A walk-through of the basics will help new employees get set up to use Google Workspace on a Windows or macOS system. Here are some areas to cover that will help them get off to a great start.
Behind the scenes, a Google Workspace administrator takes all sorts of actions before a new addition to the organization begins work. This includes hundreds of configuration settings that affect how the various Google Workspace apps operate. And, of course, it also means the creation of an account for each person new to the organization.
However, an additional task remains on the very first day people join the organization: the need to help people get set up, signed in and ready to work. It’s easy to overwhelm people with too much information in one session — especially on their first day.
The following five steps are the ones I’ve found strike a nice balance between too much and too little information. These steps, specifically, are ones I suggest you use to help people who are setting up Google Workspace on a Windows or macOS desktop or laptop. (Chrome OS and mobile device Google Workspace setups require different steps, which I’ll cover separately soon.) So, on the first day that someone joins your organization, I recommend you have someone on the IT team help the new person through the following activities and information.
SEE: How to use Google Meet (free PDF) (TechRepublic)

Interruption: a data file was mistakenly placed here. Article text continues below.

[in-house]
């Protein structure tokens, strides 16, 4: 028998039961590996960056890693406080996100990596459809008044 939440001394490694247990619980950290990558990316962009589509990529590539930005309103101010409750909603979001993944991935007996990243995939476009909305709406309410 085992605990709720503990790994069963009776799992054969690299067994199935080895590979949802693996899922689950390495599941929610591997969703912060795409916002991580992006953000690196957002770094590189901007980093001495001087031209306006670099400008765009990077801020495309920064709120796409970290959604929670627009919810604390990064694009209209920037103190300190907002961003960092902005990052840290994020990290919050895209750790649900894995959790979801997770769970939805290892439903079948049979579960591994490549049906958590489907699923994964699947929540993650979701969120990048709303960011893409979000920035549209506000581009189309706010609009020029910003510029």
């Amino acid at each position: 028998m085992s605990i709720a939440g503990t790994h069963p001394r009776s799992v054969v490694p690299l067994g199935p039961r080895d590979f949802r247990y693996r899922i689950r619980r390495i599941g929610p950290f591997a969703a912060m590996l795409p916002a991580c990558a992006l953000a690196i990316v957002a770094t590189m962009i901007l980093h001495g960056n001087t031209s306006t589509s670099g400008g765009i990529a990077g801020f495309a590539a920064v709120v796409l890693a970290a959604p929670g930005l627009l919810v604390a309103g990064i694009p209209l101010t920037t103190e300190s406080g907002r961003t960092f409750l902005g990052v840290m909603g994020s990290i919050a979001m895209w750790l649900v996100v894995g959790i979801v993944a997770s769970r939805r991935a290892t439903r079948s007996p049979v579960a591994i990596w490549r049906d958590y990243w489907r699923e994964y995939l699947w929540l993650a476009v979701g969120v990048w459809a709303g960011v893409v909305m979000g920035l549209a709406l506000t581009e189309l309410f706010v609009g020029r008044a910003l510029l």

1. Install and sign in to Chrome
First, download and install Chrome (as shown in Figure A). Google Workspace apps work in most modern desktop browsers, such as Safari, Microsoft Edge and Firefox. But some features, such as offline access for Gmail and Google Calendar, work only with Chrome. I strongly recommend that people who use Google Workspace for work or school on a computer do so while signed in to Google Chrome.
After you have installed Chrome, sign in to your Google Workspace account in Chrome. I recommend you allow Chrome to sync your settings. This allows bookmarks, history and other settings associated with your account to sync across systems. Should you ever sign in to Chrome on another computer, sync helps provide a consistent experience in Chrome not only across different devices (e.g., a desktop and a laptop), but also across different operating systems (Windows, macOS, etc.).
2. Install and sign in to Google Drive for Desktop
On Windows and macOS systems, I recommend that you download and install Google Drive for desktop (as shown in Figure B). Once installed, you may browse, open and save files stored on Google Drive much as you would access files stored on your computer. Drive for Desktop makes it much easier for people to use Google Drive not only with Google Workspace apps, but also with locally installed applications. For example you may create a new document with Microsoft Word locally and then save it to Google Drive. And, of course, Drive for Desktop lets you browse and work with Google Docs, Sheets and Slides files.
3. In Gmail, enable Chat and Meet
With a tweak of two settings, Gmail can serve as the central communication hub not only for email, but also for chat and web meetings. In Gmail, select the Settings sprocket | See All Settings | Chat And Meet (tab), then make sure that Chat is set to Google Chat (not Off) and Meet is set to Show The Meet Section In The Main Menu (as shown in Figure C). Select the Save Changes button to make both Chat and Meet available in Gmail.